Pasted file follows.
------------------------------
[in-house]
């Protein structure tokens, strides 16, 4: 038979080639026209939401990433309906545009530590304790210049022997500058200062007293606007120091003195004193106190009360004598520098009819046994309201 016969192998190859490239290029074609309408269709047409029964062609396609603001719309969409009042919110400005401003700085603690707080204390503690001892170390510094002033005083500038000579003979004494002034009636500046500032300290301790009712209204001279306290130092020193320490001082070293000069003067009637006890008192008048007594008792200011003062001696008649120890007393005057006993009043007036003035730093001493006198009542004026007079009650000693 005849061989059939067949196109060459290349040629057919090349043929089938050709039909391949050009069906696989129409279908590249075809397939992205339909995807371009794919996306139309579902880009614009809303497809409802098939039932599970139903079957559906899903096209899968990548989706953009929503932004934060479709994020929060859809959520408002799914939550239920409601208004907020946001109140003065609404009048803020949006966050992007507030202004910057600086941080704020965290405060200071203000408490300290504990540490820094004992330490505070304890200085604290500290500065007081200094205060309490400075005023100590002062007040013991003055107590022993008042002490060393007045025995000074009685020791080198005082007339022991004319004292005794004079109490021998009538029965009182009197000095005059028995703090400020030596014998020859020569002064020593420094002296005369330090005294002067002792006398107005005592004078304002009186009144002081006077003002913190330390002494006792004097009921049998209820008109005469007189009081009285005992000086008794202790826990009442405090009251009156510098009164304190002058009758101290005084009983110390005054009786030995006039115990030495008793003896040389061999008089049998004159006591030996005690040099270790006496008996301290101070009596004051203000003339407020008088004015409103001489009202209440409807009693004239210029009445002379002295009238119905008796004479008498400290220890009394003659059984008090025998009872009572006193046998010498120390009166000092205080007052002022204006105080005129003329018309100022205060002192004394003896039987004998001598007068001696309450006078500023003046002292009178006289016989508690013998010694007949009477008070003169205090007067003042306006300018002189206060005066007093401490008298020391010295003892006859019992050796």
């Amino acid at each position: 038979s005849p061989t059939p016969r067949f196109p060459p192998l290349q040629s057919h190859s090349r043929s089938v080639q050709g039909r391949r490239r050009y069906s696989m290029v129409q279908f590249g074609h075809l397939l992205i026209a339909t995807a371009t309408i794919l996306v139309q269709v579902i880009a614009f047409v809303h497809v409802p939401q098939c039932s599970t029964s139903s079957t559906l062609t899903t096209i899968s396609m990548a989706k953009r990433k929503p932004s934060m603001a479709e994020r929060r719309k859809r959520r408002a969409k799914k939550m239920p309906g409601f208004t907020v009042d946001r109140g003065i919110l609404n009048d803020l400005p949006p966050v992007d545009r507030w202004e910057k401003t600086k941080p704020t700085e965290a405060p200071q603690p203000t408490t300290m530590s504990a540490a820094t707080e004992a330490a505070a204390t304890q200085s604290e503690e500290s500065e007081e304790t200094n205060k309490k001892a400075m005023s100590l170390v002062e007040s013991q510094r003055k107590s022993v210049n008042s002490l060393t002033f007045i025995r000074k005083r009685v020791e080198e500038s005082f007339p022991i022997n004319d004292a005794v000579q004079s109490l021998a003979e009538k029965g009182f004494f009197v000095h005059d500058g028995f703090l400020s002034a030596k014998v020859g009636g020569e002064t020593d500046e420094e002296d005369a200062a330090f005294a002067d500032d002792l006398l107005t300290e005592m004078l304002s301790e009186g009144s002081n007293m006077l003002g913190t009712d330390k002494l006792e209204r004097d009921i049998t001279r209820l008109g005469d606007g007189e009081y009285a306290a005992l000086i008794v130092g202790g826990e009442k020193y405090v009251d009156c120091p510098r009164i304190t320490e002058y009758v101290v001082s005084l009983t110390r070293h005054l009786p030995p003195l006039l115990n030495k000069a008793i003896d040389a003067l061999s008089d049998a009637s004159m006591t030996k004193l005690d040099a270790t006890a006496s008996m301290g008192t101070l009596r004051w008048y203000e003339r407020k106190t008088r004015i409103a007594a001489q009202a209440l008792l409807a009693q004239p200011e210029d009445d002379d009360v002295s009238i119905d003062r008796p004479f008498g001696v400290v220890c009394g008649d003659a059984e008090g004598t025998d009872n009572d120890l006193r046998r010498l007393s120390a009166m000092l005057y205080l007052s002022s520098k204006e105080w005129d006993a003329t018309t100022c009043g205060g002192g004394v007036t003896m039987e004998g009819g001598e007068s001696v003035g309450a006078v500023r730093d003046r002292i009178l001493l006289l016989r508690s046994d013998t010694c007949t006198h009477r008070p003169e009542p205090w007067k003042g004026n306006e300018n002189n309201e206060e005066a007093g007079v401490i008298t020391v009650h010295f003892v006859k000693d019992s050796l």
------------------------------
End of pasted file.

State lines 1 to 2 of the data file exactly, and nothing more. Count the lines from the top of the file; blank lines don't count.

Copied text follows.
[in-house]
């Protein structure tokens, strides 16, 4: 038979080639026209939401990433309906545009530590304790210049022997500058200062007293606007120091003195004193106190009360004598520098009819046994309201 016969192998190859490239290029074609309408269709047409029964062609396609603001719309969409009042919110400005401003700085603690707080204390503690001892170390510094002033005083500038000579003979004494002034009636500046500032300290301790009712209204001279306290130092020193320490001082070293000069003067009637006890008192008048007594008792200011003062001696008649120890007393005057006993009043007036003035730093001493006198009542004026007079009650000693 005849061989059939067949196109060459290349040629057919090349043929089938050709039909391949050009069906696989129409279908590249075809397939992205339909995807371009794919996306139309579902880009614009809303497809409802098939039932599970139903079957559906899903096209899968990548989706953009929503932004934060479709994020929060859809959520408002799914939550239920409601208004907020946001109140003065609404009048803020949006966050992007507030202004910057600086941080704020965290405060200071203000408490300290504990540490820094004992330490505070304890200085604290500290500065007081200094205060309490400075005023100590002062007040013991003055107590022993008042002490060393007045025995000074009685020791080198005082007339022991004319004292005794004079109490021998009538029965009182009197000095005059028995703090400020030596014998020859020569002064020593420094002296005369330090005294002067002792006398107005005592004078304002009186009144002081006077003002913190330390002494006792004097009921049998209820008109005469007189009081009285005992000086008794202790826990009442405090009251009156510098009164304190002058009758101290005084009983110390005054009786030995006039115990030495008793003896040389061999008089049998004159006591030996005690040099270790006496008996301290101070009596004051203000003339407020008088004015409103001489009202209440409807009693004239210029009445002379002295009238119905008796004479008498400290220890009394003659059984008090025998009872009572006193046998010498120390009166000092205080007052002022204006105080005129003329018309100022205060002192004394003896039987004998001598007068001696309450006078500023003046002292009178006289016989508690013998010694007949009477008070003169205090007067003042306006300018002189206060005066007093401490008298020391010295003892006859019992050796």